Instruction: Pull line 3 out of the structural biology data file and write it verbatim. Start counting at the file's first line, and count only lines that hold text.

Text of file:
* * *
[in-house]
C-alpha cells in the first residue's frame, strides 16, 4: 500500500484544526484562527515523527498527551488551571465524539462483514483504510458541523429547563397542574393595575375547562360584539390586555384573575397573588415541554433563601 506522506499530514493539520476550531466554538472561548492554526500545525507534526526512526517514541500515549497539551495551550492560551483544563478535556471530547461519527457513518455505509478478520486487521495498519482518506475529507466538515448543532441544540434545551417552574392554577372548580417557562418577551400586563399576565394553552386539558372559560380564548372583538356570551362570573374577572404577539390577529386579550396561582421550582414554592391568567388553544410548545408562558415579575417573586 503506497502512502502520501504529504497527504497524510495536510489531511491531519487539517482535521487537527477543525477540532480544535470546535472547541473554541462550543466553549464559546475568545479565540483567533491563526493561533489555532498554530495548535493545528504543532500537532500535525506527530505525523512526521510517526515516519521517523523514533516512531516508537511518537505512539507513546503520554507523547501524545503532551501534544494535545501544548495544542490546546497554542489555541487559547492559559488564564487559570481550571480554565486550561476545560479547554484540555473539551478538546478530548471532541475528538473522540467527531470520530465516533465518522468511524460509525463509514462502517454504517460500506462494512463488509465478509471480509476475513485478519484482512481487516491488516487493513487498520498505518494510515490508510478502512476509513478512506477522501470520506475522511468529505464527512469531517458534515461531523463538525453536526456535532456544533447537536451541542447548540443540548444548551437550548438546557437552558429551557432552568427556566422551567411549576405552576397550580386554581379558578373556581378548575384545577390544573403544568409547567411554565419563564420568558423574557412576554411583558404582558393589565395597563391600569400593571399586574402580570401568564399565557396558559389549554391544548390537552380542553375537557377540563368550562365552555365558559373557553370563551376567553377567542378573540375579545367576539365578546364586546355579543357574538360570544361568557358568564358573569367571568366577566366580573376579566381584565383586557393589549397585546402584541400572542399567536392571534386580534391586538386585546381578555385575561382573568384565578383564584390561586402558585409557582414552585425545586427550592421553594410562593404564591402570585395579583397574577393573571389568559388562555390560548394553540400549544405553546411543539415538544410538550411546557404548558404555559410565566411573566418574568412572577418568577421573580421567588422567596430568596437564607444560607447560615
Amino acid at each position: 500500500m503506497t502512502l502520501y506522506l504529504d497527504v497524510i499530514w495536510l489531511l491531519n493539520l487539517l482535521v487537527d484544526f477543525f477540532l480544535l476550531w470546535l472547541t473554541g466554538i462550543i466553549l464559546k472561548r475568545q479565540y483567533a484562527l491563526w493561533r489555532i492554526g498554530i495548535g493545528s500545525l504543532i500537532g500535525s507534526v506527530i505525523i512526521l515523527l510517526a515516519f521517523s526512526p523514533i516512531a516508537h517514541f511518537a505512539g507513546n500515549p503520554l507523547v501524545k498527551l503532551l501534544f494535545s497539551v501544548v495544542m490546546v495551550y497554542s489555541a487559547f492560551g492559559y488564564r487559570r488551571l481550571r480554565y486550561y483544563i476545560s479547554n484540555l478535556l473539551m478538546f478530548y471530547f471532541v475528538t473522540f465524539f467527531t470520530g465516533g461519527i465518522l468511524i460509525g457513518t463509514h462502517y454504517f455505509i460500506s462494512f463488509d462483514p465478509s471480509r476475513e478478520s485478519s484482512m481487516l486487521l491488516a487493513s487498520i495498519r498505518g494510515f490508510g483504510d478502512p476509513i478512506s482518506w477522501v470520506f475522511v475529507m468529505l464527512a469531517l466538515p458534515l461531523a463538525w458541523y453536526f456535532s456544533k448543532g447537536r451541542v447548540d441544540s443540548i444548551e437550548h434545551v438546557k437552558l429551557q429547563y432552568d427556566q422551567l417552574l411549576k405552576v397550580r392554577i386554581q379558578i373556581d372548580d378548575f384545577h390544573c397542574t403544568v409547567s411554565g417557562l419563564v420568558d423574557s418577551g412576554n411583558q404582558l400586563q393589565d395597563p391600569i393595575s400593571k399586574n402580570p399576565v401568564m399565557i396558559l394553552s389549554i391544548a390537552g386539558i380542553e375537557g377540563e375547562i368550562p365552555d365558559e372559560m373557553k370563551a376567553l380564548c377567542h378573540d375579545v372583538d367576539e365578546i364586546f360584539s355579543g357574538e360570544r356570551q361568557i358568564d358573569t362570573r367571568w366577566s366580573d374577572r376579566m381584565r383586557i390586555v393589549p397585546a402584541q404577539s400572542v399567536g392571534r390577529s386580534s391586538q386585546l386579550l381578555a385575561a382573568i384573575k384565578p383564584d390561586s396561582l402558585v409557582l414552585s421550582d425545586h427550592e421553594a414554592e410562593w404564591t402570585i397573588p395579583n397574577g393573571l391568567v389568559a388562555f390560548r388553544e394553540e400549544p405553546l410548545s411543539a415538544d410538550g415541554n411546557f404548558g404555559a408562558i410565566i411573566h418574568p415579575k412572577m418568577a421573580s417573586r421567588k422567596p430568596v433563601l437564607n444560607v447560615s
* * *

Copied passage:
Amino acid at each position: 500500500m503506497t502512502l502520501y506522506l504529504d497527504v497524510i499530514w495536510l489531511l491531519n493539520l487539517l482535521v487537527d484544526f477543525f477540532l480544535l476550531w470546535l472547541t473554541g466554538i462550543i466553549l464559546k472561548r475568545q479565540y483567533a484562527l491563526w493561533r489555532i492554526g498554530i495548535g493545528s500545525l504543532i500537532g500535525s507534526v506527530i505525523i512526521l515523527l510517526a515516519f521517523s526512526p523514533i516512531a516508537h517514541f511518537a505512539g507513546n500515549p503520554l507523547v501524545k498527551l503532551l501534544f494535545s497539551v501544548v495544542m490546546v495551550y497554542s489555541a487559547f492560551g492559559y488564564r487559570r488551571l481550571r480554565y486550561y483544563i476545560s479547554n484540555l478535556l473539551m478538546f478530548y471530547f471532541v475528538t473522540f465524539f467527531t470520530g465516533g461519527i465518522l468511524i460509525g457513518t463509514h462502517y454504517f455505509i460500506s462494512f463488509d462483514p465478509s471480509r476475513e478478520s485478519s484482512m481487516l486487521l491488516a487493513s487498520i495498519r498505518g494510515f490508510g483504510d478502512p476509513i478512506s482518506w477522501v470520506f475522511v475529507m468529505l464527512a469531517l466538515p458534515l461531523a463538525w458541523y453536526f456535532s456544533k448543532g447537536r451541542v447548540d441544540s443540548i444548551e437550548h434545551v438546557k437552558l429551557q429547563y432552568d427556566q422551567l417552574l411549576k405552576v397550580r392554577i386554581q379558578i373556581d372548580d378548575f384545577h390544573c397542574t403544568v409547567s411554565g417557562l419563564v420568558d423574557s418577551g412576554n411583558q404582558l400586563q393589565d395597563p391600569i393595575s400593571k399586574n402580570p399576565v401568564m399565557i396558559l394553552s389549554i391544548a390537552g386539558i380542553e375537557g377540563e375547562i368550562p365552555d365558559e372559560m373557553k370563551a376567553l380564548c377567542h378573540d375579545v372583538d367576539e365578546i364586546f360584539s355579543g357574538e360570544r356570551q361568557i358568564d358573569t362570573r367571568w366577566s366580573d374577572r376579566m381584565r383586557i390586555v393589549p397585546a402584541q404577539s400572542v399567536g392571534r390577529s386580534s391586538q386585546l386579550l381578555a385575561a382573568i384573575k384565578p383564584d390561586s396561582l402558585v409557582l414552585s421550582d425545586h427550592e421553594a414554592e410562593w404564591t402570585i397573588p395579583n397574577g393573571l391568567v389568559a388562555f390560548r388553544e394553540e400549544p405553546l410548545s411543539a415538544d410538550g415541554n411546557f404548558g404555559a408562558i410565566i411573566h418574568p415579575k412572577m418568577a421573580s417573586r421567588k422567596p430568596v433563601l437564607n444560607v447560615s